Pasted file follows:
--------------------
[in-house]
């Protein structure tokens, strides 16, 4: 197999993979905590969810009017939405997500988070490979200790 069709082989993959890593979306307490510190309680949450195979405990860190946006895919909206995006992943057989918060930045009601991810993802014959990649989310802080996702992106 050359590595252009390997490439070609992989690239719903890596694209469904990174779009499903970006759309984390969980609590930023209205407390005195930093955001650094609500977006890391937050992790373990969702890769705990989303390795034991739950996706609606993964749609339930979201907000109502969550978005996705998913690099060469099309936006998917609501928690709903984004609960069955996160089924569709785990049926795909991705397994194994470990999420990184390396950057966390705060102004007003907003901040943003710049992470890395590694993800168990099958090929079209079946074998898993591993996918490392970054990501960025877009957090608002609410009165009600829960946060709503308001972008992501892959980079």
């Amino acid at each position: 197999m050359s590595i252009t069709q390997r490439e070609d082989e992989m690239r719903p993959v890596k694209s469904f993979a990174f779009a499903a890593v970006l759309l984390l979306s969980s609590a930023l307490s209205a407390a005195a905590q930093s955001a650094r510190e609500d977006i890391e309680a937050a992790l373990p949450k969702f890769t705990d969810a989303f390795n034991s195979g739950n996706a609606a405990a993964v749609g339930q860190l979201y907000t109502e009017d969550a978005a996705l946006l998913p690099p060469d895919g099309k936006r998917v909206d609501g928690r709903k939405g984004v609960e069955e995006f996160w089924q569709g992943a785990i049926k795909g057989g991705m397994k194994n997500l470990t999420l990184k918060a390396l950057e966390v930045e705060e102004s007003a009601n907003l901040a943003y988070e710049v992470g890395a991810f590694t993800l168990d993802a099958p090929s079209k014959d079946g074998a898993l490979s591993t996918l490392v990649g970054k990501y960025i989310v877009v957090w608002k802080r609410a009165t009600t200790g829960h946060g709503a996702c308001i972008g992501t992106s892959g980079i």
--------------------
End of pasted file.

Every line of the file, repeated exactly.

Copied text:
[in-house]
């Protein structure tokens, strides 16, 4: 197999993979905590969810009017939405997500988070490979200790 069709082989993959890593979306307490510190309680949450195979405990860190946006895919909206995006992943057989918060930045009601991810993802014959990649989310802080996702992106 050359590595252009390997490439070609992989690239719903890596694209469904990174779009499903970006759309984390969980609590930023209205407390005195930093955001650094609500977006890391937050992790373990969702890769705990989303390795034991739950996706609606993964749609339930979201907000109502969550978005996705998913690099060469099309936006998917609501928690709903984004609960069955996160089924569709785990049926795909991705397994194994470990999420990184390396950057966390705060102004007003907003901040943003710049992470890395590694993800168990099958090929079209079946074998898993591993996918490392970054990501960025877009957090608002609410009165009600829960946060709503308001972008992501892959980079």
């Amino acid at each position: 197999m050359s590595i252009t069709q390997r490439e070609d082989e992989m690239r719903p993959v890596k694209s469904f993979a990174f779009a499903a890593v970006l759309l984390l979306s969980s609590a930023l307490s209205a407390a005195a905590q930093s955001a650094r510190e609500d977006i890391e309680a937050a992790l373990p949450k969702f890769t705990d969810a989303f390795n034991s195979g739950n996706a609606a405990a993964v749609g339930q860190l979201y907000t109502e009017d969550a978005a996705l946006l998913p690099p060469d895919g099309k936006r998917v909206d609501g928690r709903k939405g984004v609960e069955e995006f996160w089924q569709g992943a785990i049926k795909g057989g991705m397994k194994n997500l470990t999420l990184k918060a390396l950057e966390v930045e705060e102004s007003a009601n907003l901040a943003y988070e710049v992470g890395a991810f590694t993800l168990d993802a099958p090929s079209k014959d079946g074998a898993l490979s591993t996918l490392v990649g970054k990501y960025i989310v877009v957090w608002k802080r609410a009165t009600t200790g829960h946060g709503a996702c308001i972008g992501t992106s892959g980079i």